- #1

etotheipi

My lecturer said that as a first approximation, we can take the polymer chain to consist of ##n##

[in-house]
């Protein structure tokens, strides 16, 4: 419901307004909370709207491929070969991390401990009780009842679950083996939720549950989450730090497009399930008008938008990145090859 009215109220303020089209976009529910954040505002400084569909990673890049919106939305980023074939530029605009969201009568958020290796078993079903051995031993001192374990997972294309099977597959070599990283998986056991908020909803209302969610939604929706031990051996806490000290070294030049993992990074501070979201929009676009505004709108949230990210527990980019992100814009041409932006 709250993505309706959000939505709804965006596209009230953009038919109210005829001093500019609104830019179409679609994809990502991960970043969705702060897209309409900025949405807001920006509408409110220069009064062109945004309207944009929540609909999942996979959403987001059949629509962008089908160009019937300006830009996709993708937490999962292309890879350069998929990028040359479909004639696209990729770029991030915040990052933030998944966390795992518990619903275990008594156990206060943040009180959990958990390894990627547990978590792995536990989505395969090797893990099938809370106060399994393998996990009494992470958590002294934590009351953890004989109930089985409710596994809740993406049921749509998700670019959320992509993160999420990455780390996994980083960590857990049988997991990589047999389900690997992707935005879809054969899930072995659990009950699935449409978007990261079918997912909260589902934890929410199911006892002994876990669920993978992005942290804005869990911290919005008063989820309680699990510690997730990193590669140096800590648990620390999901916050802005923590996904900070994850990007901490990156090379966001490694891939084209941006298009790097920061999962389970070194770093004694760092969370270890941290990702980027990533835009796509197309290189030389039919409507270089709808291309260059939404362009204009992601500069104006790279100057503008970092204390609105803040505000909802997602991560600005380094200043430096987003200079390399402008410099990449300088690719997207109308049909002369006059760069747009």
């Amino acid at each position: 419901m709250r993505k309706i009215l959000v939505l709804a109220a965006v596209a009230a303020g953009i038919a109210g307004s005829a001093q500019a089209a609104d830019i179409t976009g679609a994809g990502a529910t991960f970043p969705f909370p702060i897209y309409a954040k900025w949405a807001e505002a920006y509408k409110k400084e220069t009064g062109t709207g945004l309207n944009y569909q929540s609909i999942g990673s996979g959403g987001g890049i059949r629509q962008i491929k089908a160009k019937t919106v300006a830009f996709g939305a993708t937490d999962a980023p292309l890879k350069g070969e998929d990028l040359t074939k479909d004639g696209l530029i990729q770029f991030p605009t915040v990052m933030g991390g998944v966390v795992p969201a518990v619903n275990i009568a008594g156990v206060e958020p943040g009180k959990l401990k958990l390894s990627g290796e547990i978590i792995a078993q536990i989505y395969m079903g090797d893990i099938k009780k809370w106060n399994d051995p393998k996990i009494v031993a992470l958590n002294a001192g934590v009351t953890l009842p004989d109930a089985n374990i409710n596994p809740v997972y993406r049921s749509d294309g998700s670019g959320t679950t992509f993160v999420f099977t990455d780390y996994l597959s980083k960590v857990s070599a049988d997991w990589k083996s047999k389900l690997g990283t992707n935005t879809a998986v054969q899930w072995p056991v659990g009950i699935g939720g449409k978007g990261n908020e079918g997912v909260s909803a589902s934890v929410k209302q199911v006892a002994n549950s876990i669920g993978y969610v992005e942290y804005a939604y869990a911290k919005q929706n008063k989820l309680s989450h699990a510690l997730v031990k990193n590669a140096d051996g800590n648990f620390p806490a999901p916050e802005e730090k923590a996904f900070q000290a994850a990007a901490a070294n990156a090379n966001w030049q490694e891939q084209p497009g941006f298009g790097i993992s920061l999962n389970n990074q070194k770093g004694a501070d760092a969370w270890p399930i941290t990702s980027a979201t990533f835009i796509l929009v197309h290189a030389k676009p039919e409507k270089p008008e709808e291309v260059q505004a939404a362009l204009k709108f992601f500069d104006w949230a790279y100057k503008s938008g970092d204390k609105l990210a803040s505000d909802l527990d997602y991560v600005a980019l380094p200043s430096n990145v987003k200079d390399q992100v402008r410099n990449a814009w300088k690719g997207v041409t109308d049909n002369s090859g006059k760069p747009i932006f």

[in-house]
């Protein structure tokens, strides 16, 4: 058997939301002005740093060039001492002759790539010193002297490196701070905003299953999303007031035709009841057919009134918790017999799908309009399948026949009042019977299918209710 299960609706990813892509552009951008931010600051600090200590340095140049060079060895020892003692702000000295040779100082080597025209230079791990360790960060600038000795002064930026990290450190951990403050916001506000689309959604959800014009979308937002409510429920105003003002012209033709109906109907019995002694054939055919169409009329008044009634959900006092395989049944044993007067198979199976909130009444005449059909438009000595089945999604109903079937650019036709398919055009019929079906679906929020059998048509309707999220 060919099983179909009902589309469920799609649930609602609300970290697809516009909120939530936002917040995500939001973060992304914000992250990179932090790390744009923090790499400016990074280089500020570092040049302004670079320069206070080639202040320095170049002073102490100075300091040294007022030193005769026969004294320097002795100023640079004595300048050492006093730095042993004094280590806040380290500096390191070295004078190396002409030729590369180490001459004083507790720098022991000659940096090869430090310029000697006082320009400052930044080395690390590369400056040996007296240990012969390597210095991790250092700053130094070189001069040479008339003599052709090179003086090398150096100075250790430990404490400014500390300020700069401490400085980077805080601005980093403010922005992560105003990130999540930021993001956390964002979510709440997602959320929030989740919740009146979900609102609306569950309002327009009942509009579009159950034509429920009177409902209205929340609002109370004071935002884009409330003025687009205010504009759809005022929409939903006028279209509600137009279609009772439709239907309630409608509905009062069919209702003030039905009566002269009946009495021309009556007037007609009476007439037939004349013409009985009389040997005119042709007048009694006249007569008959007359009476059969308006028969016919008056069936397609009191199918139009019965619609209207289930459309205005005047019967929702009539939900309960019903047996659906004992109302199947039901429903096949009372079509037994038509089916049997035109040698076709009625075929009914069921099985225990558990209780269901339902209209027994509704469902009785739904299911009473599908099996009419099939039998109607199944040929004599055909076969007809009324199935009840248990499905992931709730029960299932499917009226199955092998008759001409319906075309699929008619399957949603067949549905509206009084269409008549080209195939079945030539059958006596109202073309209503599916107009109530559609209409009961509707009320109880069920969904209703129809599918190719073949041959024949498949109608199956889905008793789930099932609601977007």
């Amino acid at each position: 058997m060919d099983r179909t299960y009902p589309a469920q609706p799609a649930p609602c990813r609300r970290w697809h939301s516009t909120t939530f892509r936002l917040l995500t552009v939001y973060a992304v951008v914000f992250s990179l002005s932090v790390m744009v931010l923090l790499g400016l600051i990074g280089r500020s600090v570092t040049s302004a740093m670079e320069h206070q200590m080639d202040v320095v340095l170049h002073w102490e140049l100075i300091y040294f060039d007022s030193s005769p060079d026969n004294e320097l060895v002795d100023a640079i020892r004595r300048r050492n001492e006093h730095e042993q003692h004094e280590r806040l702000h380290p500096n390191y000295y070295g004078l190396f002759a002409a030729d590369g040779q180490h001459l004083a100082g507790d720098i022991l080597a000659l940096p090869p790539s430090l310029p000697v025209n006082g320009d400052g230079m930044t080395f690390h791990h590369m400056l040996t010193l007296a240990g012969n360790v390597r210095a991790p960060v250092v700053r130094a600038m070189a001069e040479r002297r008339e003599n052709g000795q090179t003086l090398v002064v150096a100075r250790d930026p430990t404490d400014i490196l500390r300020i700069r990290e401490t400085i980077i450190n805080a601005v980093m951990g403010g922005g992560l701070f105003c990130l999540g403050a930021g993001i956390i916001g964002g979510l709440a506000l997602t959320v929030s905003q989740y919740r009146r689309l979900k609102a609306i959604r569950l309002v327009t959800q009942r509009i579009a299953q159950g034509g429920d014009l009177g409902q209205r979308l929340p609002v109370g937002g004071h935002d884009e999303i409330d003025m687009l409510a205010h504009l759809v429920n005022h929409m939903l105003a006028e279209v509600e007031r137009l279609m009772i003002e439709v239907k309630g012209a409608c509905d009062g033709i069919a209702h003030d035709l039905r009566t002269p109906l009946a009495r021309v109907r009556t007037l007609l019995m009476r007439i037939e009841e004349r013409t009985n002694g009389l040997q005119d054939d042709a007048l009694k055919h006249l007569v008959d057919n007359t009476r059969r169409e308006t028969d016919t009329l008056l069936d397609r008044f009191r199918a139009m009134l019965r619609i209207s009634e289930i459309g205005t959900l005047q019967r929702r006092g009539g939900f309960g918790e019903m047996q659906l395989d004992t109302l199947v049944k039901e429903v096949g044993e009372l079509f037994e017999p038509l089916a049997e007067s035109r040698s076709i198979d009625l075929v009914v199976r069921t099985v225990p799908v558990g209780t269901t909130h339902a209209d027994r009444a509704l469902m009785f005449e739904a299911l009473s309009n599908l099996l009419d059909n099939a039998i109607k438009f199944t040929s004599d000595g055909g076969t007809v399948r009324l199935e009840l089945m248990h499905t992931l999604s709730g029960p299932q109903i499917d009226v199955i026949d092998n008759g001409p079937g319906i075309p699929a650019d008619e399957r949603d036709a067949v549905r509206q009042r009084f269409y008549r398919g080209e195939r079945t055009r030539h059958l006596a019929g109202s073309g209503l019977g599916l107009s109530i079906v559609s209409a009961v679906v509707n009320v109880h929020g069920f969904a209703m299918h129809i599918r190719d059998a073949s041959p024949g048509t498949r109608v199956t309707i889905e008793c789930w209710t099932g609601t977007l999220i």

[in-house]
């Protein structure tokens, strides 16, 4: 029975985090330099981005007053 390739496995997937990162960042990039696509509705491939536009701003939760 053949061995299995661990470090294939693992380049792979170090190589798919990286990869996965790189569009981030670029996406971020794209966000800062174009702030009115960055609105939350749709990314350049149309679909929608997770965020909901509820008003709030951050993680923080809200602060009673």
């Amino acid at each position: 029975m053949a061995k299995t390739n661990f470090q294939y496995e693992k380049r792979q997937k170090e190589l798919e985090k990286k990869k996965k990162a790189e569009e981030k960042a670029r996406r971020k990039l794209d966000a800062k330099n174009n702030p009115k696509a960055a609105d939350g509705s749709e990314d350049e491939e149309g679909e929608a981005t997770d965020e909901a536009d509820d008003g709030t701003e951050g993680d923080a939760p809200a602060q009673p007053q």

*freely jointed*rods of length ##l##. That's just going to give$$\langle \vec{R}_n^2 \rangle = \langle \sum_{i=1}^n \vec{r}_i \cdot \sum_{j=1}^n \vec{r}_j \rangle = \langle \sum_{i=1}^n \sum_{j=1}^n \vec{r}_i \cdot \vec{r}_j \rangle = l^2 \sum_{i=1}^n \sum_{j=1}^n \langle \cos{\theta_{ij}}\rangle$$The freely jointed condition gives ##\langle \cos{\theta}_{ij} \rangle = \delta_{ij}##, so the ##\sum_{i=1}^n \sum_{j=1}^n \langle \cos{\theta_{ij}}\rangle = \sum_{i=1}^{n} \delta_{ii} = n## and thus ##\sqrt{\langle \vec{R}_n^2 \rangle} = l\sqrt{n}##. A more accurate equation, where the rods are no longer freely jointed, is actually $$\sqrt{\langle \vec{R}_n^2 \rangle}= l\sqrt{n}\sqrt{\frac{1+\cos{\theta}}{1-\cos{\theta}}} $$I looked around but couldn't find a derivation of this, so I wondered if someone could give me a hint as to proceed with the ##\sum_{i=1}^n \sum_{j=1}^n \langle \cos{\theta_{ij}}\rangle## term in order to obtain the more accurate result? Thank you!
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